The cavernous venue of Neverland II felt strangely empty, meek even, lacking the usual crowds and booze soaked bravado found in a Thai disco.
We arrived just as fans were lining up for their meet and greet with the band – clutching on to the band paraphernalia that was to be signed. Ripped skinny jeans two sizes two small, patches on those jeans, patches on those patches. More piercings and eyeliner than mother would approve of. The band had not even begun playing and I was already getting PTSD flashbacks to my own metalhead days – buying Trivium CDs and drawing pentagrams on every conceivable surface.
While She Sleeps was affable – no rock star swagger or unholier-than-thou posturing. They seemingly also eschew from the typical pretty-bad-boy aesthetic with their contemporaries: the floppy black hair, copious amounts of eyeliner and (thank god) skinny black ties. But then again my last flirtations with this particular flavor of metal was when Bat Country by Avenged Sevenfold was receiving heavy rotation on MTV. So maybe it wasn’t that surprising when they turned up for the interview in decked out in shades and a variety of ironic wigs, a jeering pastiche of any hair-metal predecessors.
Being on tour undoubtedly means some level of debauchery – while not on the level of chucking TVs out of hotel windows – still involved worrying lapses of memory and being “naked cowboys” on the tour bus. Moving from dark, grimy basement clubs to large festivals has made them realize that while the grass is greener on the other side, there was nothing to stop you from shuttling back and forth both sides of the grass as “the contrast between the two is the great thing because you get to do the big shows and then you can come back and do the sweaty shows” because “neither is better”.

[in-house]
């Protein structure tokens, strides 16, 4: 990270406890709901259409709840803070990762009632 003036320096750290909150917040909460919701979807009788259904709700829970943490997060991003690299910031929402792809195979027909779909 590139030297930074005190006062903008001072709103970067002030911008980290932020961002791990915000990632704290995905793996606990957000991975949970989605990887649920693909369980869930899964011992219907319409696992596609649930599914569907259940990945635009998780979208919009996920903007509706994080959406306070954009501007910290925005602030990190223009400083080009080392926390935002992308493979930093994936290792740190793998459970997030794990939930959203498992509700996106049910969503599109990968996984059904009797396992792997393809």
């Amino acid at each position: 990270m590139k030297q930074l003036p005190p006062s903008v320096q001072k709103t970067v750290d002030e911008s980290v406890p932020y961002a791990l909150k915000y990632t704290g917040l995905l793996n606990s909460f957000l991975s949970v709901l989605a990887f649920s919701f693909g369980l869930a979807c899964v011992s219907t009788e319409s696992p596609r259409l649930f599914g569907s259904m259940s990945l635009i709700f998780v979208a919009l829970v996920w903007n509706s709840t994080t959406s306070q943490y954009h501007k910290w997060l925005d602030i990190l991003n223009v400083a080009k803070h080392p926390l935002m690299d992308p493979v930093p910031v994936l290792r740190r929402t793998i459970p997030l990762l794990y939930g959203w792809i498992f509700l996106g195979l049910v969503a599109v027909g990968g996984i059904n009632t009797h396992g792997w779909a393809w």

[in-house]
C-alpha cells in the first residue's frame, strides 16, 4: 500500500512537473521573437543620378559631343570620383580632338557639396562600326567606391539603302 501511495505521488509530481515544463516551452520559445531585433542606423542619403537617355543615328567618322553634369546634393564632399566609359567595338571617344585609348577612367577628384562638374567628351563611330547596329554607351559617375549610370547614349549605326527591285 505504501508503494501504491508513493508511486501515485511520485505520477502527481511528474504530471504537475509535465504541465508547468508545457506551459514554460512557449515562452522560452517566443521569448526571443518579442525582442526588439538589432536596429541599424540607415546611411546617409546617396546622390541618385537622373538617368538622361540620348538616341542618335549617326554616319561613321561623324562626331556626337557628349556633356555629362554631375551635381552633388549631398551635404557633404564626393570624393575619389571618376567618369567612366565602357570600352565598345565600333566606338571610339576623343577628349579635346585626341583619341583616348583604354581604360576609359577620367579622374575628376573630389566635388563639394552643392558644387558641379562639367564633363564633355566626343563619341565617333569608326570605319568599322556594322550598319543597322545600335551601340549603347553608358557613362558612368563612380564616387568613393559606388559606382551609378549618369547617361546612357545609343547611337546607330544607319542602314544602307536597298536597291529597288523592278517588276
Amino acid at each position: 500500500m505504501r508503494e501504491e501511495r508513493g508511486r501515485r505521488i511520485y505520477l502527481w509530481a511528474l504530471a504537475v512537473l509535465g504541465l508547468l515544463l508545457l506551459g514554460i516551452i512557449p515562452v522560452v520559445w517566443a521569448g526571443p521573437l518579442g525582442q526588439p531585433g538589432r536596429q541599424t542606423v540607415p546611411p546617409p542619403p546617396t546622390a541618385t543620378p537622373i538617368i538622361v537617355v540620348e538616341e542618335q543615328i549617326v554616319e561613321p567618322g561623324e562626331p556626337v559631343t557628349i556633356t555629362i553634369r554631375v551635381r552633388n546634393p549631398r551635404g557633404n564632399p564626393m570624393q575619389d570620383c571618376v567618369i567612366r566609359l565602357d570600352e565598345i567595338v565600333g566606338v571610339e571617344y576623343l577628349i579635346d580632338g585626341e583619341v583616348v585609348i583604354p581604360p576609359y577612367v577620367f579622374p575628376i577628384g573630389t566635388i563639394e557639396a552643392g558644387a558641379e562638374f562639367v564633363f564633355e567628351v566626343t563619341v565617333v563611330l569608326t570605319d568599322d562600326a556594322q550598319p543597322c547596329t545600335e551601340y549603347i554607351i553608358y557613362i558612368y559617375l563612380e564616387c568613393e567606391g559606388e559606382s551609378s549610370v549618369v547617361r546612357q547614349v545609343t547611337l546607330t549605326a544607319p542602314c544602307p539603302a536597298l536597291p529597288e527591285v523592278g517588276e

Arriving at the venue an hour before the band was to play, we were greeted by the horde of concert-goers waiting for the doors to open – it was black jeans and band tees as far as the eye could see. The air stank of haze and cigarette smoke and youthful excitement as I tried to take in the whole scene. Of course by this point the humidity and cynicism had already gone to my head as I surveyed the kids camped out in their friendship circles of darkness and despair. Sitting with their friends, probably discussing their personal anguish and latest purchases from 77th street.
There were two thoughts in my head then: 1. Half of these kids were probably too young to be smoking, and 2.Why were there so many KISS patches? Surely no one younger than 40 thought KISS was cool.
One gets a sense of apprehension before every metal gig – that tense moment of expectations before the band starts playing. Eager anticipation of an adrenaline rush and that fever pitch where you eventually enjoy repeatedly smashing your body into others’ at a high velocity. There was a period of relative quiet before the band exploded into their first song – and suddenly I’m 15 again.
These guys are tight – the entire set progresses with nothing more than small smiles and nods to each other. Like any performer worth their salt, the band is blessed with an approachable yet monstrous stage presence cultivated through endless touring and a predisposition for charisma. Frontman Loz is a force unto himself, all spitting and screaming and snarling as he deftly worked the crowd with a rare, menacing energy and intensity usually reserved for the darker and heavier subgenres of metal.
Soon I found myself enviously eyeing the very active mosh pit- was I too old to enjoy getting bruised and battered? To once again drink from that communal well of sweat and shoves, to relish my face getting mashed into a moist armpit. I was not. Instead I stood teetering at the edge between the arm-folders and the moshers, trying to get as close to the action as possible without losing my cool. It was a decision I believe I will live to regret – when all too soon my bones ache and my step falters, when entering any mosh pit will mean experiencing certain death.
Image credits: Ash